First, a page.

Put on your red shoes and dance the blues
Dancing in the Third Act played to two sold out evening performances at Kings Theatre August 23 and 24 and to a packed house on August 25.
By Heather Killen
(Editor’s Note: Dancing in the Third Act played to sold-out seats Friday, Saturday, and Sunday at King’s Theatre in Annapolis Roayl.)
Maybe it’s fitting that a dance company conceived in Annapolis Royal would be born out of time.
While ‘The Company of Angels’ started rehearsing Dancing in The Third Act in June, it’s been 800 years in the making, according to its director and choreographer.
Randy Glynn said he first had the idea to create this work after producing the flash mob last year in the Annapolis Royal market.
“I began to wonder if I could build a strong work of art with untrained people, my friends,” he said. “I also wanted to create a process, or dance class that would be nonthreatening and unchallenging.
“I developed a series of situations using real life situations and gestures. What you see is who each person is, interacting as they are. There is a combined 800 years of experience behind this work.”
The Company of Angels, Annapolis Royal’s newest dance company, consists of: Pamela Barron, George Barron, Phil Roberts, Melissa Keddie, Terry Roscoe, Wayne Boucher, Susan Tileston, Nathaniel Tileston, John Mildon, Adrian Nette, Sally O’Grady, and Grace Butland.
Inspired by Pina Bausch’s “Kontakhoff,” Glynn began to build his production around these dozen seniors. Six of the 12 were part of the original flash mob, and gradually over the past 12 weeks, Glynn has devised a series of moving scenarios to build this production around his company.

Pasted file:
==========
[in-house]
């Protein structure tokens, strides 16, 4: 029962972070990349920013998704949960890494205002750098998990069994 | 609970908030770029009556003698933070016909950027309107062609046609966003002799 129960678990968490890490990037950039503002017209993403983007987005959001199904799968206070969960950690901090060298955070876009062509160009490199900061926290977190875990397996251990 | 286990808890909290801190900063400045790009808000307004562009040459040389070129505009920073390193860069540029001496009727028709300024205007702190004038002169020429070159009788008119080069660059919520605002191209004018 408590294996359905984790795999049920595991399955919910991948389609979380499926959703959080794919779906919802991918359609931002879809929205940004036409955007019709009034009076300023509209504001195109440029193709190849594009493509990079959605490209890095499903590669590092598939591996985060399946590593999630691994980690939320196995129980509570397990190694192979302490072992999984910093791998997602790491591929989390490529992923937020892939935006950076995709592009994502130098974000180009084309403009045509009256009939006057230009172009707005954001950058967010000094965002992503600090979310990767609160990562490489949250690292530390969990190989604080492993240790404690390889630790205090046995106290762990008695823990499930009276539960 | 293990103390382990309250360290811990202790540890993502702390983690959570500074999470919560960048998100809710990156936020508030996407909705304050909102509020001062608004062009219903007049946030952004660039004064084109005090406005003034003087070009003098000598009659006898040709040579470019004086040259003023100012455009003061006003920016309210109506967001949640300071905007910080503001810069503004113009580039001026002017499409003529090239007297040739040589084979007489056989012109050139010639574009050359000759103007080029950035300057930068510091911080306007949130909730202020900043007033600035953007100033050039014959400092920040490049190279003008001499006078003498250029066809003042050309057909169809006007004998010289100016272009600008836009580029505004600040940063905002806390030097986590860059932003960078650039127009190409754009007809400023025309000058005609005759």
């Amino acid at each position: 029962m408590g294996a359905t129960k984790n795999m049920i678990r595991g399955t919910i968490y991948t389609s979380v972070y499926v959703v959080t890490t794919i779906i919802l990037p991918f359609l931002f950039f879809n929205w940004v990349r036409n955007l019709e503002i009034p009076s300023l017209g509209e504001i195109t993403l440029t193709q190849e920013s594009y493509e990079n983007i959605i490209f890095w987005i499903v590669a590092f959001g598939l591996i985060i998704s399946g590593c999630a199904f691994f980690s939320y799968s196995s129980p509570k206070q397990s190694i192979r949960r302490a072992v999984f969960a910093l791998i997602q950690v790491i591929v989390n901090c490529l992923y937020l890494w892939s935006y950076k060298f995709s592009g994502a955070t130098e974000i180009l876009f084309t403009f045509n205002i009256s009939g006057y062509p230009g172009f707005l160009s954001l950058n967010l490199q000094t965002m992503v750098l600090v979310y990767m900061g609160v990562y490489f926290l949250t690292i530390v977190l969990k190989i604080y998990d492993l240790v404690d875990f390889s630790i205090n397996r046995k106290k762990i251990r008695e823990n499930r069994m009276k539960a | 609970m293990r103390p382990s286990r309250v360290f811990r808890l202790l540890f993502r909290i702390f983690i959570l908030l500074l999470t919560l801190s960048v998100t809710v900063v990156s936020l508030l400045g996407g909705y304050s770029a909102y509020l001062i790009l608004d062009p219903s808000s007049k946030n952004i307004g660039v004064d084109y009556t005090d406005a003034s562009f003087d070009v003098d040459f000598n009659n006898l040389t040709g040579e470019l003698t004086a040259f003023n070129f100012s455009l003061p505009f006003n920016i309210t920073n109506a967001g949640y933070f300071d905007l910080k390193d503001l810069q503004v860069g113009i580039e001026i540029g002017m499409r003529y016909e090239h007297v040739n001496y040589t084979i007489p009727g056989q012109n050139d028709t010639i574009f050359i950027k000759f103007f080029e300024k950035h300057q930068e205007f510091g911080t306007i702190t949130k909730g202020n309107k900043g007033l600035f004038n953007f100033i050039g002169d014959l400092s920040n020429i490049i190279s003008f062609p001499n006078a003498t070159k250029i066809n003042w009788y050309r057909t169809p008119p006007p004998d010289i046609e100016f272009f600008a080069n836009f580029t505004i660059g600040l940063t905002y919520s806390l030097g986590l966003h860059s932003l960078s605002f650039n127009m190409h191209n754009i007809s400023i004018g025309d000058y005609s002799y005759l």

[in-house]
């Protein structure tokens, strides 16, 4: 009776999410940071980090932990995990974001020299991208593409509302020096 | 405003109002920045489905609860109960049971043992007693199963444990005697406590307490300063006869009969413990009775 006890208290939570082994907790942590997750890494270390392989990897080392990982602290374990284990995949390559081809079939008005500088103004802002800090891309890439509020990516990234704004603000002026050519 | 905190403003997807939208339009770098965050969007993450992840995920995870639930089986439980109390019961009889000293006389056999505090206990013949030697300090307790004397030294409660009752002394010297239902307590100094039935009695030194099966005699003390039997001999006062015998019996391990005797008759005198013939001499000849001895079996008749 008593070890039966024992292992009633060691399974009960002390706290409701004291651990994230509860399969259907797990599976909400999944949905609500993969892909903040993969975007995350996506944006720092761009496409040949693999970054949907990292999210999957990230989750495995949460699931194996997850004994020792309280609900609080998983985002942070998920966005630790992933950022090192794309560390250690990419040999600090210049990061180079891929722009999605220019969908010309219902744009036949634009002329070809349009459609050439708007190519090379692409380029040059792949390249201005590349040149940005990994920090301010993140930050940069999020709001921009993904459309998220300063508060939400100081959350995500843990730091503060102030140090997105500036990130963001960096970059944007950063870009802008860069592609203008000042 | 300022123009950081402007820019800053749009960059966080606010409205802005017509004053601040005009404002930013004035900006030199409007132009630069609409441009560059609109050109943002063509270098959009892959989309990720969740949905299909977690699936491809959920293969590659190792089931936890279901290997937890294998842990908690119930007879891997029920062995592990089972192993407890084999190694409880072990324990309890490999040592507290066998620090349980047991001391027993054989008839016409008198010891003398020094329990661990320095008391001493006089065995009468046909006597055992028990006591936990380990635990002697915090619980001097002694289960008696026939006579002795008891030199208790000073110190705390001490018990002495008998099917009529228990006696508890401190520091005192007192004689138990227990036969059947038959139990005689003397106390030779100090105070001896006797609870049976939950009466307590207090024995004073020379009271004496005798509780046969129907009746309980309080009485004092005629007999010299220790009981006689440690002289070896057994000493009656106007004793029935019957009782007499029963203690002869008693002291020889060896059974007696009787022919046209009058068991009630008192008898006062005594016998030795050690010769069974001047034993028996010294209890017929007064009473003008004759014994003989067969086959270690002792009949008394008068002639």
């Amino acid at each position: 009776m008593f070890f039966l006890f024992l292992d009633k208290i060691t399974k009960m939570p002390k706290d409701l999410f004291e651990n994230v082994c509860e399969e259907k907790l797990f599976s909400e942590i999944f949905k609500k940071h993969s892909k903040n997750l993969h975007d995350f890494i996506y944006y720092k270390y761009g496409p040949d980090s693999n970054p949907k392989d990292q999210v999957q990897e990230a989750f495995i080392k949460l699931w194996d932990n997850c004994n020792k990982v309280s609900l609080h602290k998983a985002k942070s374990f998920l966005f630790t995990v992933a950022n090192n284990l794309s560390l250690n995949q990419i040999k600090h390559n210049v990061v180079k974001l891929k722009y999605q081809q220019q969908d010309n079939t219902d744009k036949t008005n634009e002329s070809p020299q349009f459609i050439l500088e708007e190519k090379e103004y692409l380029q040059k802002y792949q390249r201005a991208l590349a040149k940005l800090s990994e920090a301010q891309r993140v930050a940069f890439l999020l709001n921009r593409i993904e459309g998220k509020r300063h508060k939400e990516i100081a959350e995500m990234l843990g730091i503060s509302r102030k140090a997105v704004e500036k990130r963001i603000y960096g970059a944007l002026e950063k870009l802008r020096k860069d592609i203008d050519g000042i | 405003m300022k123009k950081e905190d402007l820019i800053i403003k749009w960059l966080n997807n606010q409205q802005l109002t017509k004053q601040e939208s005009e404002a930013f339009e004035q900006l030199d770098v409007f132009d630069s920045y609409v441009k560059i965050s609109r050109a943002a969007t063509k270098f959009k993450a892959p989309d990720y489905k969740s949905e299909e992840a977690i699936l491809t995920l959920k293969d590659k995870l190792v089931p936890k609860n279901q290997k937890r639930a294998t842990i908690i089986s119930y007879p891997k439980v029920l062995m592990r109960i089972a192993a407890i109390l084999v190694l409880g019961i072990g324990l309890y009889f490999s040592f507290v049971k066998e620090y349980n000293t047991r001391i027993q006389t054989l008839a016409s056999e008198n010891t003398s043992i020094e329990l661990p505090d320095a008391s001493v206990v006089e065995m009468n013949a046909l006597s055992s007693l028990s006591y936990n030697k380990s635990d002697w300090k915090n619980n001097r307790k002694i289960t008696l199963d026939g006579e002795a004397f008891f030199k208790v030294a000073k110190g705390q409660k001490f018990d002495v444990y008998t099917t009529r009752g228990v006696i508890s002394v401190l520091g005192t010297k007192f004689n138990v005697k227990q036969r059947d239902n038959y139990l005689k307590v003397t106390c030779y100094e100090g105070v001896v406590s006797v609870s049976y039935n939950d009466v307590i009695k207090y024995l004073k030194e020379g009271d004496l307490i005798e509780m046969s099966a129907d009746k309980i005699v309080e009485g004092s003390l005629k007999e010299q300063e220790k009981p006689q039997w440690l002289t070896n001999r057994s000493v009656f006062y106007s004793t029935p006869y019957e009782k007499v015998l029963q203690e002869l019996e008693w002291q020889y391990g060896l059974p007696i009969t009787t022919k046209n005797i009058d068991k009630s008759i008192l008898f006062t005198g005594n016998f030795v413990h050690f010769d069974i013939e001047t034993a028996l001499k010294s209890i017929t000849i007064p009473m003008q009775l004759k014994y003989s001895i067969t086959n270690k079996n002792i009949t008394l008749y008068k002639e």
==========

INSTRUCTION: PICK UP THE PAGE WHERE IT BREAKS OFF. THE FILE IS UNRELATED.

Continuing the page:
“Like any good design, it simply draws out the inherent beauty of what is already there,” he says. “Good choreography will do that, we aren’t doing hip-hop or ballet. It’s these people being who they are.”
Like “Kontakhoff” the choreographed exchanges are often mapped around matching rows of chairs. Glynn builds humourous fail-safes into the scenarios and movements, ensuring that any missteps are interpreted as inherent quirks in the work of humanity.
The 12 scenarios are staged around various relationship themes, a heartfelt dance of life. The production moves between the battles of couples, to the solitudes of grief and regret.
Glynn plots the movements to an eclectic range of music from Swing, to Mumford and Sons, and shamelessly borrows moves from the Tai Chi group often seen practicing nearby in the marketplace.
While he brushes aside this last choice as ‘cheap choreography,’ anyone brave enough to join Dancing in the Third Act will have a warrior’s heart, naturally lending The Way into the sequence.
Terry Roscoe, formerly of finance and illustration now dancer, says she started taking Tai Chi and yoga when she turned 50. She admits to being one of those closet dancers who boogies around her house, but never actually thought she’d be dancing on the stage.
“I told Randy I wanted to build muscle tone and he said I would,” she said. “I have. It’s been a fun physical workout.”
Wayne Boucher, abstract artist turned dancer, says that although he’s been dancing with his paintings for quite some time, he admits that this new medium of expression is a bit challenging.
“We’ve been coming for about nine hours a week,” he said. “This time I’m one of the pigments and Randy is the artist trying to pull us all together.”
Adrian Nette, carpenter turned dancer, says at first he found the process a bit peculiar and he wasn’t sure where Glynn was going. And then it was amazing to him after a few weeks.
“In the beginning it was very fragmented, but he was seeing what fit us,” said Nette. “He was finding out who and what we were and then brought each person into play. But then the best things are built using what’s the best of what’s around you. That’s when I thought this guy is a genius.”